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A Simple Problem Which Students Can Solve And Check Using An Inexpensive Calculator

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Conference

2000 Annual Conference

Location

St. Louis, Missouri

Publication Date

June 18, 2000

Start Date

June 18, 2000

End Date

June 21, 2000

ISSN

2153-5965

Page Count

8

Page Numbers

5.56.1 - 5.56.8

Permanent URL

https://peer.asee.org/8697

Download Count

431

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Paper Authors

author page

Patrick James Cronin

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Abstract
NOTE: The first page of text has been automatically extracted and included below in lieu of an abstract

Session 3649

A Simple Problem Which Students Can Solve and Check Using an Inexpensive Calculator

Patrick J. Cronin The Pennsylvania State University New Kensington Campus

Abstract

This paper proposes a simple engineering structural analysis problem which can be used to introduce lower division engineering or engineering technology students to the fundamentals of the finite element analysis (FEA) method. Step by step the student sets up the matrix equation which represents the system of simultaneous linear equations which is necessary to solve for the unknown displacements at each of the nodes. They then solve this system of equations using a numerical method which is efficient for large numbers of equations. All of this they do with an inexpensive scientific calculator. As the final step they calculate the stress in each structural member.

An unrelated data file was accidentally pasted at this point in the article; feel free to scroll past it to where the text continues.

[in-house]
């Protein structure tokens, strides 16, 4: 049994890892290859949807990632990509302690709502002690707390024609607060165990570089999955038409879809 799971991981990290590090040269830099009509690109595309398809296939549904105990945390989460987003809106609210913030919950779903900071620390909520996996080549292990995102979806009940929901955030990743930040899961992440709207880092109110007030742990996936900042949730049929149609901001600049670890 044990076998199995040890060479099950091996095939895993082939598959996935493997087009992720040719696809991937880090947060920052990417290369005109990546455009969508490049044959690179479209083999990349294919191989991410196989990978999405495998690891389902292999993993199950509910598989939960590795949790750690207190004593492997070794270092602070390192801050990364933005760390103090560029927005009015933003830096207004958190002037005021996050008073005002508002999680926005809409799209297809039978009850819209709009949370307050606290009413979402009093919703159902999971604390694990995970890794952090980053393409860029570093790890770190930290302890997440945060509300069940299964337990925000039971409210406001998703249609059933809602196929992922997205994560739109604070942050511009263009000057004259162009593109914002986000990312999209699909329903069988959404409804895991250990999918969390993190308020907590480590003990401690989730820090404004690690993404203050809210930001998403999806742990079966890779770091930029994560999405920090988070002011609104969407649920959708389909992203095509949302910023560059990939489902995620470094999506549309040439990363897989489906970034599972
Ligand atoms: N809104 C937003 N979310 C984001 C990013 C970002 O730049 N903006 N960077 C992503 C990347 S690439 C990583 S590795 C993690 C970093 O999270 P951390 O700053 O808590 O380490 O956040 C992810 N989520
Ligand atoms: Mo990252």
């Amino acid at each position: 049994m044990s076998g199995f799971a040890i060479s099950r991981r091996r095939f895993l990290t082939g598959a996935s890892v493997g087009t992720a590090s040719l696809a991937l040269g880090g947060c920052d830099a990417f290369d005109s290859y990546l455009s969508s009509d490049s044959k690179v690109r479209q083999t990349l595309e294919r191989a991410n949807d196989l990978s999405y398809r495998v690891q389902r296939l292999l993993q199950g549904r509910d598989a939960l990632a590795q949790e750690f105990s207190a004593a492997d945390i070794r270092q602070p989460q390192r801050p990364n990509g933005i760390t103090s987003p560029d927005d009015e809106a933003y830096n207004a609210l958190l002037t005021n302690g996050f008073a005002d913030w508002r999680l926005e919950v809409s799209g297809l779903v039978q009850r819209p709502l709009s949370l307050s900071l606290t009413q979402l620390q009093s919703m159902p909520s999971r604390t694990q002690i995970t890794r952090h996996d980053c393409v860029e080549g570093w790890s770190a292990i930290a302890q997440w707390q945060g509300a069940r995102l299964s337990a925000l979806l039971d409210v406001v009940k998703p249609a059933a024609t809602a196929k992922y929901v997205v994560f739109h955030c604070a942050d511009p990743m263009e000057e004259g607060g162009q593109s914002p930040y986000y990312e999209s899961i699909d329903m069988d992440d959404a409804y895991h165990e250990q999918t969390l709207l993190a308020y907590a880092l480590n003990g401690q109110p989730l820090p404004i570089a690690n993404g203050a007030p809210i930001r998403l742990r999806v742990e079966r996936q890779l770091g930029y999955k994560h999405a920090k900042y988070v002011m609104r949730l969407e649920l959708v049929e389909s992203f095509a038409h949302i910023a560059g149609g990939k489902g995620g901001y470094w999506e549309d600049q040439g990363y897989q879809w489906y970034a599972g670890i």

1. Introduction

Finite element analysis (FEA) software can produce color stress contour plots representing the stress at thousands of points within a machine part with dozens of forces applied. A student studying stress analysis for the first time can beneficially be exposed to the terminology and progression of calculations used to calculate the stresses in the elements of an FEA model. Terms involved in FEA analysis include: nodes, local and global stiffness matrices, local and global coordinate systems, forward reduction, and backward substitution. A model which I have used is a truss composed of three strut elements which form a triangle. Each strut has a simple 4 x 4 local element stiffness matrix 1. The local x direction of each strut makes a non-zero angle with the global X axis. Therefore, the local stiffness matrix of each strut must be transformed into a global element stiffness matrix. The transformation is done using transformation matrices based upon the angle between the local and global coordinate systems. All of these calculations can be done using an inexpensive scientific calculator. The required data consists of: (1) the

Cronin, P. J. (2000, June), A Simple Problem Which Students Can Solve And Check Using An Inexpensive Calculator Paper presented at 2000 Annual Conference, St. Louis, Missouri. https://peer.asee.org/8697

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